Exploratory Trip to Pinnacles National Park

This is my report of a trip to Pinnacles National Park. I have been interested in exploring this park as a potential site that club members could visit for dark sky viewing and imaging. My friend Nhan Nguyen had told me about the location since he has been there a few times for imaging.

On Sun 11/24 Nhan, Bill & Susan O’Neil and I met at the Pinnacles to explore the location and do some imaging and viewing. The Pinnacles is location in a fairly remote location south of Paicines on Hwy 25. From my place in the south bay, the drive was pleasant no remote or off road excursions needed and no excessive winding mountain roads. It took me 1 hour to get there. From the club’s home base at Houge Park, it should take about 1.5 to 1.7 hours to get there depending on traffic. The city of Hollister is about halfway and has gas and other stores if need to get food or other stuff on your way down.

As, I drove around the park, I noticed there are a lot of mountains and trees so the horizons are somewhat limited. On my way to the visitor’s center to meet the others, I noticed an somewhat open area with pretty good horizons. After meeting the others, we talked with the Rangers about having access to that location which is a overflow camping area which also includes an flushable toilet.

As we were setting up, I noticed there were some cars leaving the park on a road next to the campground. Nhan had said once it got dark, that really would not be a problem and it was not. Once it got dark there were no cars after we were set up. I was amazed at how quickly it got dark once the sun had gone down. I had my mount polar aligned and ready to go by 6pm.

This was my first time to a true dark site and it was a new experience. Venus was so bright in the night sky in the west, it was almost seemed like the moon was up on that side of the sky!! But, as Venus went down it did get dark, really dark. I was able to see the Milky Way in detail naked like I had never seen before from RCDO or Coyote Lake. I could easily see all the stars in the little dipper naked eye. The Andromeda Galaxy, Double Cluster, M33 Pinwheel galaxy visible naked eye. The view of the Double Cluster in my 20×80 binoculars were spectacular!!! so much more detail and contrast.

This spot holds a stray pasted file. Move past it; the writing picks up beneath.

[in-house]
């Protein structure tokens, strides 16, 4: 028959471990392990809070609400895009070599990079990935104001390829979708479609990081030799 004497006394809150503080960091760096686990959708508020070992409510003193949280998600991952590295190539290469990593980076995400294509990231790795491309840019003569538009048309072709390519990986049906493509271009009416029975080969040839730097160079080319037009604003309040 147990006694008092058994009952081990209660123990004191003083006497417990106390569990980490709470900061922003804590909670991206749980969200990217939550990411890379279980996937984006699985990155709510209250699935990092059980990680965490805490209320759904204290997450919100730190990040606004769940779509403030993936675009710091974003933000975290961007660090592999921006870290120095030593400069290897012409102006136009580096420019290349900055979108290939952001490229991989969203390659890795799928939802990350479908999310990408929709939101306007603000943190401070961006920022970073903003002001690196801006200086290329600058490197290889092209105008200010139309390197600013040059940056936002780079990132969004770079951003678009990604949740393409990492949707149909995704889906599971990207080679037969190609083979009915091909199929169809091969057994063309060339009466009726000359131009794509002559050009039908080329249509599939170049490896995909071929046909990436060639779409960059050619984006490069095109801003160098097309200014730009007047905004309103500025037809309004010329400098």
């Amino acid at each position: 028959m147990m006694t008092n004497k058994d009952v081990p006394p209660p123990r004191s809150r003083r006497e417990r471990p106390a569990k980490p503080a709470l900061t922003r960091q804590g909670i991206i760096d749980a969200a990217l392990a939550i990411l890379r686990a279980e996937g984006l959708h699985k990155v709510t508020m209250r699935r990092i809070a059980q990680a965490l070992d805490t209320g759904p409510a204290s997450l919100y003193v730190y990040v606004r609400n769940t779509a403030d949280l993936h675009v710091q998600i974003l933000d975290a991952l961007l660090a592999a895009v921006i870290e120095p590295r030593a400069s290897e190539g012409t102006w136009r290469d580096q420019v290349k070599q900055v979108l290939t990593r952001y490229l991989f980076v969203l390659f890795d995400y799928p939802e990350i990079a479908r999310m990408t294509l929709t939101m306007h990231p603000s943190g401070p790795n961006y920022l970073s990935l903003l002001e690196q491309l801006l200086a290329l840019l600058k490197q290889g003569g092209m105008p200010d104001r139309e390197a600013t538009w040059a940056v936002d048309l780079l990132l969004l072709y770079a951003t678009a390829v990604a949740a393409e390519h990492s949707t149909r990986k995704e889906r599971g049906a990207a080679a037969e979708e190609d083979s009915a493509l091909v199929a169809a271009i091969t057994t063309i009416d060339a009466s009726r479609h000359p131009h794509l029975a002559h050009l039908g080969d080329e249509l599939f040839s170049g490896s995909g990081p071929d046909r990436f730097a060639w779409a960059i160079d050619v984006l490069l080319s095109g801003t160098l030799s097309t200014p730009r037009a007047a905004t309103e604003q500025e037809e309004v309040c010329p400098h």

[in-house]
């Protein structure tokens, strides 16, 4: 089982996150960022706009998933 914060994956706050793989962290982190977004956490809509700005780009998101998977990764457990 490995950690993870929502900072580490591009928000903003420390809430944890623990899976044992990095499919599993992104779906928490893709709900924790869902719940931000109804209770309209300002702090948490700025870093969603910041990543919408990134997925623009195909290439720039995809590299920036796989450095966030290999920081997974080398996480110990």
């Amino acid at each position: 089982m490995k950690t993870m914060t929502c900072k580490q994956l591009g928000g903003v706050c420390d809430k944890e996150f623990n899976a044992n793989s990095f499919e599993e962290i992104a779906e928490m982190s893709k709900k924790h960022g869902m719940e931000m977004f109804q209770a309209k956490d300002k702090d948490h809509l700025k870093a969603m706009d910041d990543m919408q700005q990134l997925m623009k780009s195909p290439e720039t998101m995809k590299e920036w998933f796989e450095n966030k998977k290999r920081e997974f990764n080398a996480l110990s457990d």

For those into imaging, I was imaging IC342 with a F7 scope. I was able to shoot 12min. sub frames at ISO1600 with no light pollution filter with no skyglow.

I did take some measurements of the location. Most of the horizon are between 15-18 degrees high except for the north which is slightly lower. I took some SQM meter readings with my iPhone app and the readings taken several times through the night were 21.6-21.8 and the highest rating. For comparison RCDO is 20.5. I’ve been told by TAC observers Lake San Antonio is about 21.5. Granted, my iPhone app most likely is not as accurate as a dedicated meter but, it does give a rough reference point.

I enjoyed my time at the Pinnacles with Nhan, Bill and Susan. I think there is a possibility for this location for club members who want to view at a dark site within 2 hours of home base. I’m planning to go back again when I have the opportunity.

-Ed Wong

Posted in Articles, Trip Reports

2 comments on “Exploratory Trip to Pinnacles National Park
  1. Bill ONeil says:

    I agree with Ed that Pinnacles National Park was a very, very dark sky with spectacular night views.
    Jupiter was up and the dark bands of clouds easily visible. All 4 of Galileo’s moons were bright. The Pleiades and Orion’s nebula showed a lot of gas and dust nebulosity.
    Our only mistake was not packing up and leaving around midnight when Ed and Nhan did. The temperature dropped into the mid-twenties and we froze sleeping in our van 😉
    Bill O’

  2. Ed Wong says:

    A comment from Bill O’Neil

    Author : Bill ONeil
    E-mail : bill.oneil.msee@gmail.com
    Comment:
    I agree with Ed that Pinnacles National Park was a very, very dark sky with spectacular night views.
    Jupiter was up and the dark bands of clouds easily visible. All 4 of Galileo’s moons were bright. The Pleiades and Orion’s nebula showed a lot of gas and dust nebulosity.
    Our only mistake was not packing up and leaving around midnight when Ed and Nhan did. The temperature dropped into the mid-twenties and we froze sleeping in our van 😉
    Bill O’

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